In the first phase (UG3), we will (1) re-recruit families of 1,000 children from EGDS; (2) generate pilot scale coding of adult medical records, pilot our geocoding system, conduct preliminary analyses, and develop and test a brief measure of social environmental adversity; and (3) collaborate and plan with the ECHO Steering Committee. It is clear that both biological and environmental factors play a role in the unfolding of health disorders beginning very early in development, yet the specific mechanisms and processes that lead to healthy development versus illness are not well understood. When combined with other ECHO pediatric cohorts, the data generated and analyses conducted in the proposed study will lead to improved guidance for future prevention efforts aimed at offsetting inherited risks and maximizing inherited strengths to promote healthy development.

Environmental Influences on Child Health Outcomes (Echo) Program

Study Investigators:

Jenae Neiderhiser - Penn State University
Leslie Leve - University of Oregon
Jody Ganiban - The George Washington University

Pennsylvania Twins (PA Twins)

The Pennsylvania Twins (PA Twins) project is a longitudinal study of twins and their parents. The first aim of this project is to build a registry of twins born in the state of Pennsylvania, in an attempt to further encourage twin research. PA Twins, Adolescents focuses on the relationships between parents and their twins with the goal of understanding the genetic and environmental influence on family relationships, and child adjustment.

PALSPAC Registry

Study Investigators:

Jenae Neiderhiser - Penn State University
Pete Hatemi - Penn State University
Hobart Cleveland – Penn State University

Genetics and Human Agency

Genetics and Human Agency is a funding initiative sponsored by the John Templeton Foundation and led by Eric Turkheimer of the Department of Psychology at the University of Virginia. This project is attempting to understand how can we promote the development and maintenance of highly complex behavior and virtuous character in the context of a realistic understanding of human behavioral genetics. We are particularly interested in philosophical, theoretical and empirical work involving the genetics of very complex human behavior and the interaction of genetics with human agency and self-improvement.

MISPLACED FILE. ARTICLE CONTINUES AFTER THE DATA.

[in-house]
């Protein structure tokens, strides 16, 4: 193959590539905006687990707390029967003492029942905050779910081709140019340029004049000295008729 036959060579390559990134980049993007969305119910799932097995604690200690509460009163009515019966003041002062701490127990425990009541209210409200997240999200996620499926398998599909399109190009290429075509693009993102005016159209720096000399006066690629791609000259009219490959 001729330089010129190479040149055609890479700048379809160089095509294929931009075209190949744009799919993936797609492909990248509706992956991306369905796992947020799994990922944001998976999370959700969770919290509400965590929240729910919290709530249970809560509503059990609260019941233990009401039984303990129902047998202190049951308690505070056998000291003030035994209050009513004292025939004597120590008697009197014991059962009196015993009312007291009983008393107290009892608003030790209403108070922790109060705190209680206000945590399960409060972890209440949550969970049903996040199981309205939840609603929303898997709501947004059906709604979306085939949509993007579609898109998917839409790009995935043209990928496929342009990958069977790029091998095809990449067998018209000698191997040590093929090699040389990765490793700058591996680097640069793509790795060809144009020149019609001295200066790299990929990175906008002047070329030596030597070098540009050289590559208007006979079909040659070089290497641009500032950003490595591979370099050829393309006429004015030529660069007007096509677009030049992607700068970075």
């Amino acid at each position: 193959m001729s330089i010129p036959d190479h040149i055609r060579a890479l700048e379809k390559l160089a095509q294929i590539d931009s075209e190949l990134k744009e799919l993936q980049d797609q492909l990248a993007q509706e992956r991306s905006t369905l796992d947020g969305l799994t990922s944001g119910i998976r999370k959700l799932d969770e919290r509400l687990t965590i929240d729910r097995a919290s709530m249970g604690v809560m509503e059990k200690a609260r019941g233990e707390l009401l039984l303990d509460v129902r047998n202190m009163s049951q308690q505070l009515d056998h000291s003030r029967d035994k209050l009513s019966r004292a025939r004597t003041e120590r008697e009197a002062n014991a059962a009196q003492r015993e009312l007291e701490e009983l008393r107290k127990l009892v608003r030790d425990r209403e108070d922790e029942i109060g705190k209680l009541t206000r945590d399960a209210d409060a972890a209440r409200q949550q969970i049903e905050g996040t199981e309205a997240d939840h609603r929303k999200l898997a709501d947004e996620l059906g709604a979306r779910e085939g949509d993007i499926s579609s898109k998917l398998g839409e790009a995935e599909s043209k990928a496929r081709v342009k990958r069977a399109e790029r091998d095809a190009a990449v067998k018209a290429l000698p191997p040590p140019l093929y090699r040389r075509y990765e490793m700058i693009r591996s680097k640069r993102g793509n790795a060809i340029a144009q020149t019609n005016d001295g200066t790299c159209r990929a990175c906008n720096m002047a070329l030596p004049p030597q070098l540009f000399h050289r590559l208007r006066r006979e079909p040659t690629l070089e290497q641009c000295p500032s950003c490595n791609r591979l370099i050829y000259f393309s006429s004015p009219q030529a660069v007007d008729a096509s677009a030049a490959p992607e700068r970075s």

http://www.geneticshumanagency.org

Study Investigators:

Jenae Neiderhiser - Penn State University
Amanda Ramos - Penn State University
Michael Burroughs - California State University, Bakersfield
Mathew Vess - Texas A & M
Rebecca Brooker - Texas A & M
Mathew Stitcher - Washington State University
Eric Turkheimer - University of Virginia

Gene-Environment Interplay of Social Contexts and Aging-Related Outcomes (IGEMS)

A new collaboration among 7 existing longitudinal twin and family studies in Sweden, Denmark, and the US to lay the foundation for future studies of gene-environment interplay through harmonization of these data sets. The central focus is social data that can be related to outcomes in midlife and old age. The studies have a variety of measures relevant to 3 outcome domains: physical functioning and health, psychological well-being (emotional stability/depression), and cognitive health. The studies share a number of indicators of social environment from early childhood through adulthood (e.g. social context, early life experiences, SES). In all, we have data from 7105 twin pairs, age 24 to >90 at baseline, and up to 26 years of longitudinal follow-up. We propose to exploit the as yet unharnessed potential of these studies for considering questions about interplay between social context and late-life outcomes. Using existing data, we will capitalize on advantages of the twin design for evaluating GXE and GE correlation, considering both genetic and environmental variance and measured genes and environments. After establishing that such relations exist, we will incorporate measures of inflammatory markers and/or genes (e.g. CRP and IL-6) in Swedish, Danish and American samples as a first concrete step to demonstrate added value of collaboration across these genetically informative twin materials (Yrs 3&4). Finally, we will explore other biological markers and/or genotypes) in relevant analyses of GXE and GE correlation (Yrs 4&5).

Consortium on Interplay of Genes and Environment across Multiple Studies (IGEMS)

Study Investigators:

Jenae Neiderhiser - Penn State University
Nancy L. Pederson, Ph.D. - Karolinska Institute
Margaret Gatz, Ph.D. - University of Southern California
Deborah Finkle, Ph.D. - Indiana University Southeast
Matthew McGue, Ph.D. - University of Minnesota
Chandra Reynolds, Ph.D. - University of California, Riverside
Carol Franz, Ph.D. - University of California, San Diego
Carol Prescott, Ph.D. - University of Southern California
Kaare Christensen, MD, Ph.D. - Syddansk Universitet
Jaakko Kaprio, MD, Ph.D. - University of Helsinki